Pedaling to Success: How Bike Riding Builds Skills for Life

Mar 14, 2024 | Children

Beyond the sheer thrill of wind in their hair, bike riding plays an important role in a child’s development.  

Brain Integration: When your child rides a bike, they are engaging both hemispheres of their brain as they pedal their legs. As the child coordinates balance, steering, and navigating obstacles, they strengthen neural connections that increase skills for problem-solving skills, cognitive flexibility, emotional regulation, and learning.  

Social Connections: Riding bikes with friends or family is a great way to have shared experiences that build a child’s self-confidence. Children have opportunities to communicate, cooperate, and understand empathy, laying the groundwork for healthy relationships.  

Physical Health: Bike riding is a low impact physical activity that supports cardiorespiratory health. This skill is something a child can take with them throughout life.  

For children with vestibular processing difficulties, bike riding can be difficult, yet very beneficial. Know that your child may need additional practice with understanding how the bike moves, feeling comfortable having their feet off the ground, and knowing where their body is in space and in the environment around them.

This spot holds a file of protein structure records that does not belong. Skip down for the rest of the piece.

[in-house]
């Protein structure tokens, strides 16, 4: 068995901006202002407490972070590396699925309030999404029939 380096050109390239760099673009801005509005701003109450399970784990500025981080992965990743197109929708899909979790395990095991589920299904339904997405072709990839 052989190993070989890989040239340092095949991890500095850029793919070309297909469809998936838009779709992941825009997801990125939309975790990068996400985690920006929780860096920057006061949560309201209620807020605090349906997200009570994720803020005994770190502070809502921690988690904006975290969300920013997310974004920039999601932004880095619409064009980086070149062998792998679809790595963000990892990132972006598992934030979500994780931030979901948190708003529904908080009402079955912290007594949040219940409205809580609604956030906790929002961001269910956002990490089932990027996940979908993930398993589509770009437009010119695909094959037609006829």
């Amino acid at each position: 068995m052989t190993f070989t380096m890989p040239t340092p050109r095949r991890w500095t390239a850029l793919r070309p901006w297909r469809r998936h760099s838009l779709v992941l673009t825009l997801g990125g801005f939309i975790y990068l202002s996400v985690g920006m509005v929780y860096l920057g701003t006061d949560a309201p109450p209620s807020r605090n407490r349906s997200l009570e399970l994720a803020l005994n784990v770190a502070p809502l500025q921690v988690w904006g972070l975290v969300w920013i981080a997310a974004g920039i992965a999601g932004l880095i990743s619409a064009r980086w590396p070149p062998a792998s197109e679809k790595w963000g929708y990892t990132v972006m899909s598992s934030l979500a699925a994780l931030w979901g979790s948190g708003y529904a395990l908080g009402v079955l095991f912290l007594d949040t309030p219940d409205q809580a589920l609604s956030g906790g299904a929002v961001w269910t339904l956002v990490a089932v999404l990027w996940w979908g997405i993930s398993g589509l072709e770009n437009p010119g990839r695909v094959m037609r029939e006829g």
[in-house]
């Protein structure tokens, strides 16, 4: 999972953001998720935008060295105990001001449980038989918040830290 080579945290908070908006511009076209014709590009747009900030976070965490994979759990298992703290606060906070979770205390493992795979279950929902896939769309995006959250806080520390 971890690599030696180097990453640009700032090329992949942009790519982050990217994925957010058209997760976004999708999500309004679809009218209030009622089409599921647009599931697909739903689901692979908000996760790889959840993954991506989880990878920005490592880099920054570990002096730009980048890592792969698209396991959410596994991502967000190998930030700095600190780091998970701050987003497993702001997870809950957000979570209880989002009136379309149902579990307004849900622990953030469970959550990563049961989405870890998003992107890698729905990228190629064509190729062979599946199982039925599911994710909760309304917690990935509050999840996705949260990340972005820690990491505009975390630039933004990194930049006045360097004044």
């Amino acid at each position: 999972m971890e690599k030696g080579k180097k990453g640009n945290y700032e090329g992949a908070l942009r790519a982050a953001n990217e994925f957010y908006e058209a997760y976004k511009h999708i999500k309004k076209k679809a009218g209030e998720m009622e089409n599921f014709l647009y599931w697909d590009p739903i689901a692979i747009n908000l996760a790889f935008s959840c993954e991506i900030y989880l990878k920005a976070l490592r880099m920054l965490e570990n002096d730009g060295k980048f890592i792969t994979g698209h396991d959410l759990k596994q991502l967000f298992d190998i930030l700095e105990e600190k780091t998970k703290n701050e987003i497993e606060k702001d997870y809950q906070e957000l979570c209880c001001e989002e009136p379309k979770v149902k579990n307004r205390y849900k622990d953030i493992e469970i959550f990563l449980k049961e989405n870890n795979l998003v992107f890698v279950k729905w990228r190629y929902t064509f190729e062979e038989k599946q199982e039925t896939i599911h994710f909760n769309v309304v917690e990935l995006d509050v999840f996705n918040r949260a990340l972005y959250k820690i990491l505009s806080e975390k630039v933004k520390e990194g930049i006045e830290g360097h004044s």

A child with proprioceptive difficulties may have difficulty locating the pedals with their feet without looking. They may also struggle to navigate breaking to start.  

Children with visual perception difficulties may need extra support to learn how to stop the bike in time. They may be easily distracted by visual stimulus in the environment.  

Children with sensory processing difficulties may need extra support to understand and navigate safety while biking.  

Types of Bikes and Adaptations: 

Balance Bikes: Balance bikes are great for younger children around 3 years of age and under. They are an excellent way for kids to find their feet before progressing to pedal bikes.  

Tricycles: Tricycles offer more stability than the two-wheeled bike. Tricycles are easier to get on and off. A child can learn how to navigate the environment and pedal without needing to worry about balance.  

Balance Buddy: This bike handle is height adjustable, designed for the parent to provide balance when teaching children to ride a 2-wheeled bike independently.    

Setting your child up with the “just-right challenge” is important to support their success in bike riding. Talk to your child’s therapist to find the best option for your child to get started. 

So, dust off those helmets, inflate those tires, and get riding!  

Author: Allison Hunt – Occupational Therapist